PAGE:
|4||Glycine||The brain stem, spinal cord, and retina||Hyperexcitability, uncontrolled convulsions|
|5||D-serine||Striatum||Coagonist of NMDA receptor, schizophrenia|
|6||Dopamine||Hypothalamus substantia nigra of midbrain||Good feeling, Parkinson’s disease, and schizophrenia|
|7||Epinephrine||Tegmental and medulla||Fight-or-flight response|
|8||Norepinephrine||Locus coeruleus of the midbrain brain stem, limbic system, cerebral cortex, thalamus||Good feeling, depression|
|9||Serotonin||midbrain, hypothalamus, limbic system, cerebellum, pineal gland, spinal cord||sleep, appetite, nausea, headaches, regulation of mood, schizophrenia, anxiety, and depression.|
|10||Histamine||Hypothalamus Act on G-protein coupled receptors||Involved in Alzheimer’s and schizophrenia|
|11||Acetylcholine||Basal nuclei and cortex, neuromuscular junctions||Prolonged effects lead to tetanic muscle spasms, which is linked to Alzheimer’s|
|12||Substance P||widespread in the brain, hypothalamus, limbic system, pituitary gland and spinal cord||Undefined|
|13||Natural opiate Neuropeptide Y||Hypothalamus||Increasing food intake, reducing anxiety and pain, affecting the circadian rhythm, and controlling epileptic seizures|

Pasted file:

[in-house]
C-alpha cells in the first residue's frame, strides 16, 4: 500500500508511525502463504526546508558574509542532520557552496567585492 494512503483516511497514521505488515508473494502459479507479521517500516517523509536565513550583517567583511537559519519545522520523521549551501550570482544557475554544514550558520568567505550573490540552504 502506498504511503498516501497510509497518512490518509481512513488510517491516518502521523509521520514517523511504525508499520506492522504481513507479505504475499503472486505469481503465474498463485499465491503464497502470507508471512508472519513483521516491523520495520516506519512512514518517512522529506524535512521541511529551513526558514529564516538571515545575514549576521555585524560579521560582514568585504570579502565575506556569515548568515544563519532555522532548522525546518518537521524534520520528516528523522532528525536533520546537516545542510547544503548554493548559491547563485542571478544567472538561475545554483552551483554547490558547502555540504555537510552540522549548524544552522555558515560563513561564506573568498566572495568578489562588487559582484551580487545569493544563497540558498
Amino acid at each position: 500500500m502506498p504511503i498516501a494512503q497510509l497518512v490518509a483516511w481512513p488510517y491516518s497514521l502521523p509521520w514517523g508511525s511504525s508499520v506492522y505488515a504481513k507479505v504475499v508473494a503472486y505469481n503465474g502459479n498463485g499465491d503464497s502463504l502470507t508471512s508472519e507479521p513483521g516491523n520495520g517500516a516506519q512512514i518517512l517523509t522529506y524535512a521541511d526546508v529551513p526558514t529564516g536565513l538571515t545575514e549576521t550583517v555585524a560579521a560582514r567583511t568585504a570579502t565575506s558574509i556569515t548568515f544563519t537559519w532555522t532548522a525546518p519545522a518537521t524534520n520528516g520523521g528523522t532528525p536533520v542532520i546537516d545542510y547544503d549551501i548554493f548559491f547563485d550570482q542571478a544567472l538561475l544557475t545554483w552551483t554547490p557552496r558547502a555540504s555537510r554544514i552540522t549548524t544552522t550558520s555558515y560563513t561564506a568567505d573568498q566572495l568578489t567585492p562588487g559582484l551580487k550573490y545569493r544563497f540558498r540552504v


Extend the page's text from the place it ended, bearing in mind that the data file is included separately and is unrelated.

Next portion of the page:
|14||Adenosine triphosphate||Basal nuclei, dorsal root ganglion||Involved in pain sensation Carbone monoxide C O brain, neuromuscular and neuromuscular synapses regulate vasopressin neuronal activity|
|15||Nitric oxide N O brain||spinal cord and adrenal gland||Relaxing factor, involved in myocardial infarction|
|16||Hydrogen sulfide||Hippocampus, Hypothalamus||Involved in the regulation of vascular tone, myocardial contractility|
Some drugs are targeting neurotransmitters as they approach and change their whole system, for example, cocaine acts on dopamine and blocks its reuptake and puts it back into the presynaptic neuron, and leave the neurotransmitter molecule in the synaptic gap for a long time. So when the dopamine remains in the synapse for longer neurotransmitters continue their binding to the postsynaptic neurons which elicit a particular type of emotional response. Prolonging or accessing the amount of dopamine in the synaptic region may lead to the downregulation of some postsynaptic responses.
- A drug is known as Prozac acts as a selective serotonin reuptake inhibitor; this drug blocks the reuptake of serotonin by the action of presynaptic cells. This act increases the amount of serotonin in synapses which allows their long time to remain so the potential of natural serotonin release is affected.
- A drug AMPT prevents tyrosine conversion to L-Dopamine;
- Respiring prevents the storage of dopamine into a vesicle, and
- Deprenyl drugs inhibit monoamine oxidase activities so the level of dopamine is increased.
- Some disease also affects neurotransmitters like Parkinson’s disease in which failure of dopaminergic cells occurs in deep brain nuclei.